5 Steps to Take If You Are Injured At Work 

5 Steps to Take If You Are Injured At Work 

Statistics by the National Safety Council show that workplace injuries are more common and potentially fatal than most workers assume. In turn, it is critical to know how to handle accidents that might occur at work to avoid the devastating impacts of these unfortunate incidents. Here are five steps to take if you are injured at work.

Report the injury

One of the most popular California workers compensation questions is, when should I report my injuries to my employer? The guiding principle is to ensure your supervisor or management team knows about the incident the same day you get hurt on the job. Nevertheless, under California law, you have a 30-day period that you must never let elapse. This is critical as unless your employer knows about your injuries, you will not have solid grounds for receiving compensation. A best practice is to ensure your report is in writing and that your employer provides you with a claim form.

Alert your colleagues

When did the workplace accident happen? Who was with you at the time of the incident? These questions are best resolved when you have a witness, which is why it is critical to alert your colleagues after getting hurt. Even in cases when you were working alone, make sure your colleagues know of what happened. This will make it harder for your employer or insurer to dispute the occurrence of the accident. The odds are raised if you work in dangerous industries that require high safety levels, as no employer ever wants to admit they do not adhere to the required standards.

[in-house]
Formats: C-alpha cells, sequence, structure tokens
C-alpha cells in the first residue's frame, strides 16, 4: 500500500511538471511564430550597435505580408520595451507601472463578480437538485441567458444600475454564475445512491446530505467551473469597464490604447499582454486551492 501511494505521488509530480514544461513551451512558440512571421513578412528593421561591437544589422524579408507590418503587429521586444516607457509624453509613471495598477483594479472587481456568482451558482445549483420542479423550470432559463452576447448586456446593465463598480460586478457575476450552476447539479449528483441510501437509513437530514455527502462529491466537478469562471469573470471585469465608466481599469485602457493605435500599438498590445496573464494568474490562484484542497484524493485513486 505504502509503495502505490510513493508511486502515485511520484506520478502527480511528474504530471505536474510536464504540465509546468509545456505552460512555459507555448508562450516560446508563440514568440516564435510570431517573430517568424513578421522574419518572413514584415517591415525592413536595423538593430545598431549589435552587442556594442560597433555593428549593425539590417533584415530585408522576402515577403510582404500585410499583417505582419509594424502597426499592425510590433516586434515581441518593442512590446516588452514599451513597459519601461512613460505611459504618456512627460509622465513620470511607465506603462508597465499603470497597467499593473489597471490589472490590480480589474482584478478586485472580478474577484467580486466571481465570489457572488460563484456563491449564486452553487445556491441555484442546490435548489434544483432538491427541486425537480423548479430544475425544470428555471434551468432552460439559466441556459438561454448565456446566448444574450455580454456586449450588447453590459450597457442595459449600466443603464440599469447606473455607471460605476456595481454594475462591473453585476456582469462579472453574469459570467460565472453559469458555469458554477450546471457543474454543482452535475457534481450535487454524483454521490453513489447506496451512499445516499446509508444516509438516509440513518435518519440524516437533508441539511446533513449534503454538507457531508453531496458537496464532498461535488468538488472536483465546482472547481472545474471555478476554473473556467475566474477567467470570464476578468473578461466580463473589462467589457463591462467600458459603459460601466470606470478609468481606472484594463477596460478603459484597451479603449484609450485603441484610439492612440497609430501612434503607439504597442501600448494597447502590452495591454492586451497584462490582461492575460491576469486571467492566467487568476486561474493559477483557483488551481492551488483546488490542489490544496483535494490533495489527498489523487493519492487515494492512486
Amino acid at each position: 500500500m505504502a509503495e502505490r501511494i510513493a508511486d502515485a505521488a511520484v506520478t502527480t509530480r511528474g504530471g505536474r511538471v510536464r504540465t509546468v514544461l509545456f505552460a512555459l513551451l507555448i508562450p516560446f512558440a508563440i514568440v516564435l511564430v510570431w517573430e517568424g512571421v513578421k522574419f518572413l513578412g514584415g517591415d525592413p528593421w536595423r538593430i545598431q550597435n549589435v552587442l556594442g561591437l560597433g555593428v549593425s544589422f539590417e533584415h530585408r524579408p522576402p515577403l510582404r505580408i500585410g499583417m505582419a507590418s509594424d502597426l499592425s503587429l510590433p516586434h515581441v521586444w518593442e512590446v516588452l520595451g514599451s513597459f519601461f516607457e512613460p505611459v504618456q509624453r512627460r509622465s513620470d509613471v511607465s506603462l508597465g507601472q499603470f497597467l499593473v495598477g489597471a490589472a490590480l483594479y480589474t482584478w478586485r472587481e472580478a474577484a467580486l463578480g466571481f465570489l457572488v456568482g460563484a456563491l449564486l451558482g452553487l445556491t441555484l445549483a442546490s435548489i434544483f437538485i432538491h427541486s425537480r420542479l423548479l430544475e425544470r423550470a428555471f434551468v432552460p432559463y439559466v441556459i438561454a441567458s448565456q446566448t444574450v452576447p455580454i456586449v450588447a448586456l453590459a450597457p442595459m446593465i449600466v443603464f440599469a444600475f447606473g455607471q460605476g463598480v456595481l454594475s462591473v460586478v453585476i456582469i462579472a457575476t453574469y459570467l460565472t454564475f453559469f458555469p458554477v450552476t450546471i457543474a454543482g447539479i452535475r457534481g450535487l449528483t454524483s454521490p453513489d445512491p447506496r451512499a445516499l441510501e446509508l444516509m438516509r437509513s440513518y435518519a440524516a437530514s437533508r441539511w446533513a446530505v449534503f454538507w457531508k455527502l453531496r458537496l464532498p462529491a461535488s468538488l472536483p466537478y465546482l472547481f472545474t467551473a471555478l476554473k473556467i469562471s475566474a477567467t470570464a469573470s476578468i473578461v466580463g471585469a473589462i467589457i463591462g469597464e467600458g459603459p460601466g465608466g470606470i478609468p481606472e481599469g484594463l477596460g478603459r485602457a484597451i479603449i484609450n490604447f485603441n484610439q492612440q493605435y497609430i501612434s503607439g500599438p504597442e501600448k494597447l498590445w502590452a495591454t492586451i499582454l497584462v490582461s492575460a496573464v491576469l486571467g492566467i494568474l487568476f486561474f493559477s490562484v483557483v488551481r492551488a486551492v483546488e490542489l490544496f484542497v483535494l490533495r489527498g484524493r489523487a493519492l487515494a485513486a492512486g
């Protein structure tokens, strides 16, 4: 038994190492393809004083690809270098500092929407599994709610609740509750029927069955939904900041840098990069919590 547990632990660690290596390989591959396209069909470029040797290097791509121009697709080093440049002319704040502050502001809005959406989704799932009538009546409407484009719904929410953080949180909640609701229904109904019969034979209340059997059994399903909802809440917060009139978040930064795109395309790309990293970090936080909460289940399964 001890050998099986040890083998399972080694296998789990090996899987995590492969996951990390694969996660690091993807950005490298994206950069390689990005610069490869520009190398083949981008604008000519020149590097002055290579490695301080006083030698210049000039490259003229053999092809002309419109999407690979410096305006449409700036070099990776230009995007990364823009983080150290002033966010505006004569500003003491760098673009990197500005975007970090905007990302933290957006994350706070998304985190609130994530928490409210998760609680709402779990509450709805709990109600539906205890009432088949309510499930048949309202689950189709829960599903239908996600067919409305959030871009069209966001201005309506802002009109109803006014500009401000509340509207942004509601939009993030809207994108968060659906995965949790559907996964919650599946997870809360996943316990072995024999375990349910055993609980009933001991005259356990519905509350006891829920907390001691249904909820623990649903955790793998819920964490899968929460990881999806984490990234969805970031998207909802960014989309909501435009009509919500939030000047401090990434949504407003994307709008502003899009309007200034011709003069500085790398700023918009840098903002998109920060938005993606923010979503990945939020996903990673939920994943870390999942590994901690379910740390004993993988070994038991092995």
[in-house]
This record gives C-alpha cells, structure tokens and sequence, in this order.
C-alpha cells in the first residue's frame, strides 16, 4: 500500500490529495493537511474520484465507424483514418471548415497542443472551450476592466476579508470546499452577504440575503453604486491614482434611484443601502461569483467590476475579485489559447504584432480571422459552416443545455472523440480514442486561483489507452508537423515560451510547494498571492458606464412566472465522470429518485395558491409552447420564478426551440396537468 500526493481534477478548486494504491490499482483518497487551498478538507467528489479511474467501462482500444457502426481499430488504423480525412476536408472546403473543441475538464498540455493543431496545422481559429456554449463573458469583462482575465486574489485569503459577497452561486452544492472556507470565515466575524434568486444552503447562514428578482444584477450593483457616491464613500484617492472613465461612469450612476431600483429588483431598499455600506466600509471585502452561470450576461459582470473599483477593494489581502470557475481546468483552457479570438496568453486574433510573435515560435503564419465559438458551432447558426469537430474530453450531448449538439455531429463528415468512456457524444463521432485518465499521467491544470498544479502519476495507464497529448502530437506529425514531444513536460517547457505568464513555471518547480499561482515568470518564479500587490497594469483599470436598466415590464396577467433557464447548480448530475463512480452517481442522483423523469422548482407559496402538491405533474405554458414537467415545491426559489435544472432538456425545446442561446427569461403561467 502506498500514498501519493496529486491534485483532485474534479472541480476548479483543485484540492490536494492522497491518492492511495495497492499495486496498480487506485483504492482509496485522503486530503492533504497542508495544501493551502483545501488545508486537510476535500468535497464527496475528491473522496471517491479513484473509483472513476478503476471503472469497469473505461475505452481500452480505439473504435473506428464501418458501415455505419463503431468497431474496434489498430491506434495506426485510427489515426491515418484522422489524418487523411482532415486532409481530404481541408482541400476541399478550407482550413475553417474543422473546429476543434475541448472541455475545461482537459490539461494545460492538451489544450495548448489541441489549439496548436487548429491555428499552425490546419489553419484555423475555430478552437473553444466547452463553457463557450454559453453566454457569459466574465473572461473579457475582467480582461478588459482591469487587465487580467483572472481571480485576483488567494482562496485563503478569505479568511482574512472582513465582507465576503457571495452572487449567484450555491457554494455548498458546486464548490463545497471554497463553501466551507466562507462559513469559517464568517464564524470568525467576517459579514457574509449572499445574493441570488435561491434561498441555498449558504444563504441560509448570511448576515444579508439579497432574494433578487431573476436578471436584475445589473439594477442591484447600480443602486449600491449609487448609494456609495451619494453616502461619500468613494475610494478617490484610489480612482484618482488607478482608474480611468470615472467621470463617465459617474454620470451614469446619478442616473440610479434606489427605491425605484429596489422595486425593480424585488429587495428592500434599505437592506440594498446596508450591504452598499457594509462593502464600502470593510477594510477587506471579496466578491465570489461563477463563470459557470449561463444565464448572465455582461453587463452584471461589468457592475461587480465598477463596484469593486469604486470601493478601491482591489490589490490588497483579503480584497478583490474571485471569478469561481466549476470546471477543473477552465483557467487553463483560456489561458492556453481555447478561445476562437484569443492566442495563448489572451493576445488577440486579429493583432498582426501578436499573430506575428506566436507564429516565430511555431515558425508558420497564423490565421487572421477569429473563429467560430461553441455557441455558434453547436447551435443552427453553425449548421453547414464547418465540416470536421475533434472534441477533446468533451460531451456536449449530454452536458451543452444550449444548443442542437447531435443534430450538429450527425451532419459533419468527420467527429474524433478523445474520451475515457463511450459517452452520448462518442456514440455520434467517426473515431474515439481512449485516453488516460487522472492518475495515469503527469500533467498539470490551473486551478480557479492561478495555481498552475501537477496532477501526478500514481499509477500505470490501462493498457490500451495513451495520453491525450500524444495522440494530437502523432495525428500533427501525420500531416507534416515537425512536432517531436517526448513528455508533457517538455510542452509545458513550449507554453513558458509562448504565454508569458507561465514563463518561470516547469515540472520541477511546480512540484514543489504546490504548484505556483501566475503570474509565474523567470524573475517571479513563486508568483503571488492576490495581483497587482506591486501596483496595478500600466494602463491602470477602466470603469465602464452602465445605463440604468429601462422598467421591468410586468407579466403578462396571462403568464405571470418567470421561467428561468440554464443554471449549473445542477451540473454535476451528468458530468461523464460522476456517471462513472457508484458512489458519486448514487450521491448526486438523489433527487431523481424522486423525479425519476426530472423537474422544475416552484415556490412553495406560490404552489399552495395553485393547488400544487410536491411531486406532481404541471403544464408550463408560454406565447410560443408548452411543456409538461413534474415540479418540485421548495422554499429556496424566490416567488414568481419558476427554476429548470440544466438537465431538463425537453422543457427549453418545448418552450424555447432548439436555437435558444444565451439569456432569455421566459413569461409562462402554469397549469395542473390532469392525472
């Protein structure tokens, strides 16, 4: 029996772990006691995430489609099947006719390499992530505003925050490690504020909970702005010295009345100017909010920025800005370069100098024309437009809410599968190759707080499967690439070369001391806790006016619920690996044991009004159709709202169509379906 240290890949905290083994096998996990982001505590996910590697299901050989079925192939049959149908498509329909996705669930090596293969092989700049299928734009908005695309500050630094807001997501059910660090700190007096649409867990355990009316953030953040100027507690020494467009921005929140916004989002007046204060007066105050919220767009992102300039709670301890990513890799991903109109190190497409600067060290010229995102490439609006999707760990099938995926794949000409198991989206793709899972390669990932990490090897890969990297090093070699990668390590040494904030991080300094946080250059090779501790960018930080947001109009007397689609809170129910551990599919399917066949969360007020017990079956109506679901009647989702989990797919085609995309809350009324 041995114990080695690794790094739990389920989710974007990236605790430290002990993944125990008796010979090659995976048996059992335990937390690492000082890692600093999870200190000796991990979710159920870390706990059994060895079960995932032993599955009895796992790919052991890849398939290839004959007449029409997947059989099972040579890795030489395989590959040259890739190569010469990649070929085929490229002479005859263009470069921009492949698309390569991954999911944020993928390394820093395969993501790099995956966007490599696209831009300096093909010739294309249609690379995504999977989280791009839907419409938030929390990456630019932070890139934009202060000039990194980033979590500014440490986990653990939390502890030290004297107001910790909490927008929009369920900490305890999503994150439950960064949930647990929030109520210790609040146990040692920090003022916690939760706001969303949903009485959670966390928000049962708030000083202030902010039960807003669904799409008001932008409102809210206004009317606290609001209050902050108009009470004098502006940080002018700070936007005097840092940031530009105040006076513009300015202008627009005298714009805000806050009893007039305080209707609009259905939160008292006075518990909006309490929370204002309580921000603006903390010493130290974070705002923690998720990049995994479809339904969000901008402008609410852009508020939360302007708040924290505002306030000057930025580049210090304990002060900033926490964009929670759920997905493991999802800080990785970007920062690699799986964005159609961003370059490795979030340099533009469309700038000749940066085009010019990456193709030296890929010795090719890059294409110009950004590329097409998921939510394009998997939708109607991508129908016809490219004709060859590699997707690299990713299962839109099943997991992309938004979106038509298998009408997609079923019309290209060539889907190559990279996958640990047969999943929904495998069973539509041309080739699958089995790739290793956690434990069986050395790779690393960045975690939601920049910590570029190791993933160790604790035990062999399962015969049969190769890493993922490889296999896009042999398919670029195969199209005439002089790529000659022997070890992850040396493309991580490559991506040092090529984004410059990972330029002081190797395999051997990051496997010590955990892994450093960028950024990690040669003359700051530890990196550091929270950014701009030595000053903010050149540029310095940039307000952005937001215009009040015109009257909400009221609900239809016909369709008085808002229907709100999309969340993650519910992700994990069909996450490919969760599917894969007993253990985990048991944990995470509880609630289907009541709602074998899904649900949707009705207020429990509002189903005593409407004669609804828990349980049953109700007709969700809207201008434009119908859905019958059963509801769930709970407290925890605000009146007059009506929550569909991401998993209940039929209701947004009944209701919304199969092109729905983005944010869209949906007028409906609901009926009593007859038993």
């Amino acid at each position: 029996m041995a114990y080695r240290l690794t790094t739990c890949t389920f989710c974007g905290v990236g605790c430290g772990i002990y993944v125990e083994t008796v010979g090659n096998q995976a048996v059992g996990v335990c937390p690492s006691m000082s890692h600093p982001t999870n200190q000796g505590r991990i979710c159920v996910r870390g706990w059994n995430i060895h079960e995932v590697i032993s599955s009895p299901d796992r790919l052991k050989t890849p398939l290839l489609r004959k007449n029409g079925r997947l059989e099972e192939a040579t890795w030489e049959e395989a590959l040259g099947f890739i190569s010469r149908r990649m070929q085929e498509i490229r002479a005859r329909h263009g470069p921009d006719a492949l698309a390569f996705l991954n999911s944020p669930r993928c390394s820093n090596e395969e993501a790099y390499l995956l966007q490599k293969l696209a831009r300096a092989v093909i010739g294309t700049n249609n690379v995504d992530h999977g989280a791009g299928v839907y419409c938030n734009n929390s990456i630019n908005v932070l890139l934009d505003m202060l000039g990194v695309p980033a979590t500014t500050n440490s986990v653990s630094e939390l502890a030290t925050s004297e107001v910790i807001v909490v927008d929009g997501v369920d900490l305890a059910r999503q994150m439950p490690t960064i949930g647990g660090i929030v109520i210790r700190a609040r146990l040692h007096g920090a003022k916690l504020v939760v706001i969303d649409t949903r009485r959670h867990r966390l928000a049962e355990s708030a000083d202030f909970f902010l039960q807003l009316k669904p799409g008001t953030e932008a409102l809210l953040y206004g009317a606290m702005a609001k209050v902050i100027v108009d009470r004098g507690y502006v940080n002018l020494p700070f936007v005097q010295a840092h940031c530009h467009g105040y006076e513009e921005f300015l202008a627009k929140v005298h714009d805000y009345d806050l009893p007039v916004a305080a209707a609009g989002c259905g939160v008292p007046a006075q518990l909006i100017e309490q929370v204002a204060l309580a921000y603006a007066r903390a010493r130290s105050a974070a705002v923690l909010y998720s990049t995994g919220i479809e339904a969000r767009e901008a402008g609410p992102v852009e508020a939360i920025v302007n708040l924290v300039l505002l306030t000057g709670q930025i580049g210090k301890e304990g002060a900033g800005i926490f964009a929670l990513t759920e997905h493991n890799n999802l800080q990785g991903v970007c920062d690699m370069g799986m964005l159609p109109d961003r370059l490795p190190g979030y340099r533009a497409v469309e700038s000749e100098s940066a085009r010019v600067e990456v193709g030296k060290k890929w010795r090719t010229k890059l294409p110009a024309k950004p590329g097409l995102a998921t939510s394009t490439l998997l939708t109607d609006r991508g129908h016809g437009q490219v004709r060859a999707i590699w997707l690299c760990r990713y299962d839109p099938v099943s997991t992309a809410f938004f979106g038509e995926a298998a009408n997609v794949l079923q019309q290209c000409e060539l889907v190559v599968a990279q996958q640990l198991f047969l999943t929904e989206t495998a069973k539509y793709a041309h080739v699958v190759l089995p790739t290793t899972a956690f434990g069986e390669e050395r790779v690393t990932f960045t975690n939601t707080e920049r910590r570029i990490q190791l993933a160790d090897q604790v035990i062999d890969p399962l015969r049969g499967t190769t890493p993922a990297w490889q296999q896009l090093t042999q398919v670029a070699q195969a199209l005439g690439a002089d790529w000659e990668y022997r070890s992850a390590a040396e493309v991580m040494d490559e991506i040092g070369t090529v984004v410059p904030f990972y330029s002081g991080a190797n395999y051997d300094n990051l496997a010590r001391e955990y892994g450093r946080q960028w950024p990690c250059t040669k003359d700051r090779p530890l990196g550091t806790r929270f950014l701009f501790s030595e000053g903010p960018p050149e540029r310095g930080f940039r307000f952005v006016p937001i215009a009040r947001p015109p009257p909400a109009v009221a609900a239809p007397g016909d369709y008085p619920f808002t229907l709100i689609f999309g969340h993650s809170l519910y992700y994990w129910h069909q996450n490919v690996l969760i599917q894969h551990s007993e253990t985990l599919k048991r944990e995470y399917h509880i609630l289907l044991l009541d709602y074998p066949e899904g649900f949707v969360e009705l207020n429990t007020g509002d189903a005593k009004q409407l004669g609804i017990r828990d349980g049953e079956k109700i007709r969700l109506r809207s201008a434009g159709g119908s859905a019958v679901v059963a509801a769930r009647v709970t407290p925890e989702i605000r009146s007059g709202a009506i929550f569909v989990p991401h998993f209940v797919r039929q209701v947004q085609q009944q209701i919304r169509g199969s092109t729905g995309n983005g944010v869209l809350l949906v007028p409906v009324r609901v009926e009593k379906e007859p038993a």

Seek medical attention

You will need proper medical care after getting hurt at the workplace. Nevertheless, you should stick to your employer-recommended medical provider network (MPN) and make it known to your doctor that the injuries are work-related. This way, you will have this information included in your records and have medical reports to back your claim.

Keep records

The Occupational Safety and Health Administration (OSHA) has recordkeeping standards that employers must adhere to, and these reports are always based on what you provide. You should start taking vital records right from the moment you get hurt, if possible. The best ways to do this is by:

  • Taking photos of where the accident occurred as well as your injuries
  •  Retaining a copy of the accident report you made to your employer
  • Keeping all your medical reports and tracking your expenses
  • Creating a well-detailed post-accident journal

Contact a worker’s compensation attorney

There is more than meets the eye when it comes to worker’s compensation claims, as each incident has to be thoroughly investigated. On the one hand, your employer and insurer will want to ensure you did not break any safety regulations at the workplace. On the other hand, you need to ensure you get the deserved compensation to avoid unnecessary financial burdens. Your best shot at ensuring you get the best out of these incidents is by hiring a worker’s compensation attorney to help with your claim.


If you have been injured at work, it is critical to take immediate action, and these steps will help you avoid needless suffering and get the justice you deserve.